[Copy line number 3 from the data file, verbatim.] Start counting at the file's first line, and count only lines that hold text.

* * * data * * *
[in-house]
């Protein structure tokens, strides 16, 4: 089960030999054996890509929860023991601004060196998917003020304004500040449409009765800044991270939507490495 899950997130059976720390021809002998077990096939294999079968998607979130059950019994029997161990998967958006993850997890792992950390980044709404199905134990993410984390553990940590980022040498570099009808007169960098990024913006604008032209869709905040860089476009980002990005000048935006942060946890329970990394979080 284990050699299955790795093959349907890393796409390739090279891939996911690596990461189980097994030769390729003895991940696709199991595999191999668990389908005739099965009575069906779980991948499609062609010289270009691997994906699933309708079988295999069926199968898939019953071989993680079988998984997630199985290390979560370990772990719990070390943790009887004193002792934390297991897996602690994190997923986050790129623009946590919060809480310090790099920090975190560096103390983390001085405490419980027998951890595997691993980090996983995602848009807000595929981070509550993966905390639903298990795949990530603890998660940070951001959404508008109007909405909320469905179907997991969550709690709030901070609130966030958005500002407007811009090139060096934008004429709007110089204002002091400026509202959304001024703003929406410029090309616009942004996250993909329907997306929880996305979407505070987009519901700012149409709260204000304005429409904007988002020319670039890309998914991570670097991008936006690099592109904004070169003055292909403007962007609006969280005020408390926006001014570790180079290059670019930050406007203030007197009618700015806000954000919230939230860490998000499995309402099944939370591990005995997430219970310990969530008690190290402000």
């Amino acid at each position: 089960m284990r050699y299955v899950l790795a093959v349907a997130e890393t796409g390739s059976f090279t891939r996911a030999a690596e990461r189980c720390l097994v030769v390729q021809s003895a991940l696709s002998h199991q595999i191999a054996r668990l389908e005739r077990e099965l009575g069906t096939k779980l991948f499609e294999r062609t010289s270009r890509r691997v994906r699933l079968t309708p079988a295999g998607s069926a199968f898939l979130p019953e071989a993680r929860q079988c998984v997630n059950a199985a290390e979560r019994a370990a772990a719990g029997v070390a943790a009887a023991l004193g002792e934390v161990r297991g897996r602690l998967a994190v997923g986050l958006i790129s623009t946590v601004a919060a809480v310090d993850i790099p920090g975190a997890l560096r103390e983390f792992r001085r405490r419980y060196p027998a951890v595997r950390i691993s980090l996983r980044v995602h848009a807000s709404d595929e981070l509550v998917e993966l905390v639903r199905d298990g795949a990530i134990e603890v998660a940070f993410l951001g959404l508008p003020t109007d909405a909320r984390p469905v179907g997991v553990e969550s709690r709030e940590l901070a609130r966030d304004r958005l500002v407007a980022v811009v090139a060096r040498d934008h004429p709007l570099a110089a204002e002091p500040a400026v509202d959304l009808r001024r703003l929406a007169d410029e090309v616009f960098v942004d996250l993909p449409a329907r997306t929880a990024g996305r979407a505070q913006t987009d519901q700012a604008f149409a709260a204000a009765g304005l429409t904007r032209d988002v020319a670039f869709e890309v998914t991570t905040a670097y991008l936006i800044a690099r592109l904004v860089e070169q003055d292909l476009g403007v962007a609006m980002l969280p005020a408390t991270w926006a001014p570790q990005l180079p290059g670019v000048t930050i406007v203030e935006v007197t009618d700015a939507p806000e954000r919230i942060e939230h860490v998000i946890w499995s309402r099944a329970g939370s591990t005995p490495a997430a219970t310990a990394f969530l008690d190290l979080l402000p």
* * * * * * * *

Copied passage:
């Amino acid at each position: 089960m284990r050699y299955v899950l790795a093959v349907a997130e890393t796409g390739s059976f090279t891939r996911a030999a690596e990461r189980c720390l097994v030769v390729q021809s003895a991940l696709s002998h199991q595999i191999a054996r668990l389908e005739r077990e099965l009575g069906t096939k779980l991948f499609e294999r062609t010289s270009r890509r691997v994906r699933l079968t309708p079988a295999g998607s069926a199968f898939l979130p019953e071989a993680r929860q079988c998984v997630n059950a199985a290390e979560r019994a370990a772990a719990g029997v070390a943790a009887a023991l004193g002792e934390v161990r297991g897996r602690l998967a994190v997923g986050l958006i790129s623009t946590v601004a919060a809480v310090d993850i790099p920090g975190a997890l560096r103390e983390f792992r001085r405490r419980y060196p027998a951890v595997r950390i691993s980090l996983r980044v995602h848009a807000s709404d595929e981070l509550v998917e993966l905390v639903r199905d298990g795949a990530i134990e603890v998660a940070f993410l951001g959404l508008p003020t109007d909405a909320r984390p469905v179907g997991v553990e969550s709690r709030e940590l901070a609130r966030d304004r958005l500002v407007a980022v811009v090139a060096r040498d934008h004429p709007l570099a110089a204002e002091p500040a400026v509202d959304l009808r001024r703003l929406a007169d410029e090309v616009f960098v942004d996250l993909p449409a329907r997306t929880a990024g996305r979407a505070q913006t987009d519901q700012a604008f149409a709260a204000a009765g304005l429409t904007r032209d988002v020319a670039f869709e890309v998914t991570t905040a670097y991008l936006i800044a690099r592109l904004v860089e070169q003055d292909l476009g403007v962007a609006m980002l969280p005020a408390t991270w926006a001014p570790q990005l180079p290059g670019v000048t930050i406007v203030e935006v007197t009618d700015a939507p806000e954000r919230i942060e939230h860490v998000i946890w499995s309402r099944a329970g939370s591990t005995p490495a997430a219970t310990a990394f969530l008690d190290l979080l402000p």